And that’s one thing also that I talk about a lot with my clients on the podcast–all types of stuff–is making sure you know what targets you have. Like, a lot of people get so stuck in, you know, going to work, coming home, taking care of the kids, getting ’em into bed, blah, blah, blah, watching Netflix, whatever. But it’s like everybody’s on autopilot and they’re not tapping into what they truly want to be doing with their life. And so that I feel has been a key in my life as well. You know, I’ve always been good with money. I’ve always liked writing ’cause Money Talk with Tiff started as a blog. So I’m like, “Oh, let me just get some information out there.” And I’m just typing away. But that was, like, my passion project when I was working in corporate America. And so I always tell people make sure you have a passion project. You know, something that brings you joy. Even if you do decide to stay at a nine-to-five, having that outlet, having that getaway will help you be a better employee. I’ve seen it, you know, in action ’cause my previous career was HR. And so I’ve seen it in action. Now if you decide, “Okay, I realize that this nine-to-five is not for me,” that can also be your segue into doing, you know, what you love to do for the rest of your life. Like, talking about money, it’s, like, I don’t care if I get paid to do this. This is what I love to do. Now, granted, I do have bills. So that’s the only reason why I care. But this is something that–Like, let’s say I won the lottery and I didn’t have to worry about bills or anything else, I would still get up and do this every single day ’cause this is what brings me joy. And so that’s what I encourage people to do is to find that one thing that brings you joy. And a lot of times, if you look back into your life, you can, kinda, see a common theme, you know? So don’t be afraid to tap into that common theme, whatever that thing is. I just had this conversation with one of my friends ’cause she has a business now cleaning houses. And she was, like, when she was younger she used to always like to clean. Me on the other hand, I’m like, “I hate cleaning.” If you look back at what you were doing when you were younger, that’s usually an indication on what you would be good at now. I do believe that we were all put here for a mission, for a purpose. You know, there’s something that we’re supposed to be doing. And a lot of times, if we don’t do that thing, we get in a lot of trouble. And so if you find out what that thing is and you start doing it, you will be surprised at how easy it is, how easy life is. Like, thankfully, ever since I went full time with Money Talk with Tiff, I’ve never had to worry about a bill. And for me it’s amazing because I’m just like, “What? Like, how does this even happen?” Sometimes it was just like miracle money just dropping into my account. But that also tells me that this is what I’m supposed to be doing with my life. And anytime I get off track, like, I start doing something else or whatever, I always come back to this. And when I’m off track, I start struggling. And I’m like, “Well, when I’m doing Money Talk, you know, it’s easy.” So that’s, kind of, some clues on how you can find what that thing is and know when you have finally stepped into it.

Jim (16:43):
Incredible advice. One of the things I take from that is as you get older it can sometimes be more difficult in the how do I gain financial independence. Like that, that conversation gets harder the closer to retirement age you get. But based on what you’re saying, and I completely agree, with age also comes that huge benefit of you’ve got longer to look back on to say, “What is it that I see myself doing all the time? What patterns do I recognize in my life?” If you’re 15, if you’re 20, if you’re 25, you’re gonna have a lot fewer of those patterns than if you’re 45 or 50 or 60. And as you get older and you start looking back at your life and seeing, “I keep going back to starting businesses,” or “I keep going back to talking to my friends about money,” or “I go, keep going back to always having clean houses and badgering my friends to clean their houses.” Like, that’s a great clue. I love that idea. And I, I don’t think I’ve heard it phrased that way before. So thank you for sharing that.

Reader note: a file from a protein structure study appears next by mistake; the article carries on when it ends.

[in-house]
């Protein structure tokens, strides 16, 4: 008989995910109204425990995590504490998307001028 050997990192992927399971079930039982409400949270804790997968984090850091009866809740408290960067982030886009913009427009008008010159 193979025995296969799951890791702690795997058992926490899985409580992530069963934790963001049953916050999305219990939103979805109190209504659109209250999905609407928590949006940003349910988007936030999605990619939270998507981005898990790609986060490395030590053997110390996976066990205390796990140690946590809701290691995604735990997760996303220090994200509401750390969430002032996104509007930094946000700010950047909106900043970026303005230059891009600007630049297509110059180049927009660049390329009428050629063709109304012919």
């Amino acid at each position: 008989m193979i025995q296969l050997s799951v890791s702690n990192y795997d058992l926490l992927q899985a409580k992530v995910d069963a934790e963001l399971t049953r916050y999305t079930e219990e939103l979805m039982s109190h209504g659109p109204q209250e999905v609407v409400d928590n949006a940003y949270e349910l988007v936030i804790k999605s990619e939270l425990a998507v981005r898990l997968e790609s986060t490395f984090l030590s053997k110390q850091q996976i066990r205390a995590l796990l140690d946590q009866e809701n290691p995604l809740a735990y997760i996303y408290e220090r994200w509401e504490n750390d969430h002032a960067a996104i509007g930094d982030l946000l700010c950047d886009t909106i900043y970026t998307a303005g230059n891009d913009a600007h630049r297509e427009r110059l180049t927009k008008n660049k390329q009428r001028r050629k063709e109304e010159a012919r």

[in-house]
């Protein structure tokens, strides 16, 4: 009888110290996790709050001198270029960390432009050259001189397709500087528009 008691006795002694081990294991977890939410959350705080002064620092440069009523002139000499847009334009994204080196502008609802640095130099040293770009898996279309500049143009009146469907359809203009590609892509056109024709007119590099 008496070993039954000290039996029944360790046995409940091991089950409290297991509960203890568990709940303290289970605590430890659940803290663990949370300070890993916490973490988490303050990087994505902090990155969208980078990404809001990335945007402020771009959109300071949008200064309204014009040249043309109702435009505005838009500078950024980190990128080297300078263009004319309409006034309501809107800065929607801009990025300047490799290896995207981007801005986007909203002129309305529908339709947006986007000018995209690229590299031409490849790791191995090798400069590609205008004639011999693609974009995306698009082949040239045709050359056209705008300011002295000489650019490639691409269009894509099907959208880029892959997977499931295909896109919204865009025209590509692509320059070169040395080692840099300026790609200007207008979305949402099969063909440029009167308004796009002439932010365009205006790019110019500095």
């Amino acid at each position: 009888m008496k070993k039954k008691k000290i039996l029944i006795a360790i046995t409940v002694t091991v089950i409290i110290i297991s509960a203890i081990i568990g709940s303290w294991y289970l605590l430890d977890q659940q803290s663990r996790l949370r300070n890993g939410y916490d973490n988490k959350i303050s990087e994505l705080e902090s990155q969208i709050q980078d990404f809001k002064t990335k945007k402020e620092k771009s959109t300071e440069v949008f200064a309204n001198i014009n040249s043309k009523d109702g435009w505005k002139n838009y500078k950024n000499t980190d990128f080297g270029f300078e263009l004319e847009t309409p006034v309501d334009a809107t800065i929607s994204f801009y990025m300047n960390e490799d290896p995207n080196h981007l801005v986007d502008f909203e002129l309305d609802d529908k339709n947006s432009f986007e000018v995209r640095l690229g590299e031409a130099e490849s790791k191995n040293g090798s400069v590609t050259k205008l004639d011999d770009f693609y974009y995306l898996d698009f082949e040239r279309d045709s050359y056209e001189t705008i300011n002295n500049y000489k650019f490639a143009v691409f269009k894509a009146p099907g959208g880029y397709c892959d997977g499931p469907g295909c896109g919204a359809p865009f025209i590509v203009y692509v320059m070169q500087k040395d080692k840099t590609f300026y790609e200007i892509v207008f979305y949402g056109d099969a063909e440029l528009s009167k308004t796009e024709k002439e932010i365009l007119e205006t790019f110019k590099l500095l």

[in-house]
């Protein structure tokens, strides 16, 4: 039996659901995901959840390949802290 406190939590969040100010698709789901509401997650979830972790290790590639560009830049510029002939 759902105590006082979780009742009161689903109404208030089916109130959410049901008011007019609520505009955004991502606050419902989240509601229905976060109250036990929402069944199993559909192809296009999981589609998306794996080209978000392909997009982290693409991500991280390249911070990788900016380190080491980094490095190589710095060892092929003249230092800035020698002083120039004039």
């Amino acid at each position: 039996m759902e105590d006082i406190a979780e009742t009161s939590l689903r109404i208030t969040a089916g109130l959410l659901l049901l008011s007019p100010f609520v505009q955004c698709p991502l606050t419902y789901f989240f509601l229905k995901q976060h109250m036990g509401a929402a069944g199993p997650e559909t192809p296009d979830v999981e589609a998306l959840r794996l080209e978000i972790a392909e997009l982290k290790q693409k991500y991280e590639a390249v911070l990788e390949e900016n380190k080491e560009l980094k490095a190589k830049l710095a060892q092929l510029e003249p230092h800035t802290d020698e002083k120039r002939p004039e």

Tiffany (17:38):
Oh yeah, no problem. And you know, going back to a previous point, you can always monetize whatever it is. For instance, I have a stylist right now and she’s a frugal shopper. So she only shops thrift stuff. So all my stuff comes from the thrift store. But personally I hate going through all of those clothes at the thrift store. She loves it and she has an eye for it. And so she has created a business to where she shops for people at thrift store. So the prices are still low. Like, I think this shirt was maybe, like, $5 or something like that. So the prices are still low. She’s able to get the deals and then she turns around and resells them. And so it’s, like, it doesn’t matter what you love to do. There is someone out there willing to pay you for whatever that thing is. So keep that in mind as well. ‘Cause a lot of times people hold themselves back by saying, “Oh, nobody’ll pay me for this.” Or, “Nobody will…” You know, “This is not a thing,” or blah, blah, blah. I can guarantee you if you Google whatever that thing is, there’s somebody out there that’s selling it. Get that out your head. Like for instance, my mom, her passion is doing genealogy research. Right? So she’s one of those people that loves being in ancestry. She’s done hundreds of trees for different people. One of our family trees has, like, 6,000 people on it now. She has found that that is her passion. And so now she has created a business helping people find out their lineage. So, like I said, it doesn’t matter what it is. There is someone out there doing it. Don’t let that hold you back.

Jim (19:05):
I feel charged up from this conversation. Like I’m, I’m inspired to go out and start up businesses. For people who want to find you and continue this conversation every day for the rest of their lives, where can they find more Tiffany Grant?

Tiffany (19:18):
You can find me at You can find my podcast Money Talk with Tiff. And then on social media everywhere it’s @MoneyTalkwithT. And on Facebook, ’cause they’re a little different, it’s Money Talk with Tiff. So you can find me everywhere.

Jim (19:32):
Awesome. And we’ll also have links to you on our blog post that goes up. Sometimes we’re a little bit delayed with putting the blog post up as to when the episode goes out, but trying to shorten that up a bit. So you’ll be there. And you can find Tiffany and all of her social media presences on our blog as well. Again, thank you so much for making the time to talk today. It was a pleasure having you.

Tiffany (19:53):
Aw, thank you so much. And it was a pleasure for me as well. I believe that the way out of poverty is ideas. So the more ideas we can spread, the better we’ll be as a community. <music>

Jim (20:09):
Thanks to Tiffany Grant for the great conversation. This episode was edited by Genny Blauvelt, and I’m Jim Markus. <music>

More About This Episode and Frugal Living

To hear more from Tiffany Grant, check out this week’s episode of Frugal Living or the Money Talk with Tiff Podcast and follow Tiff on Facebook.

To hear more episodes about how to pay off debt, check out the latest episode of Frugal Living. Frugal Living is a podcast for smart consumers. How do you spend less and get more? The show, sponsored by Brad’s Deals, features interviews, stories, tips, and tricks. Jim Markus hosts season four, out now.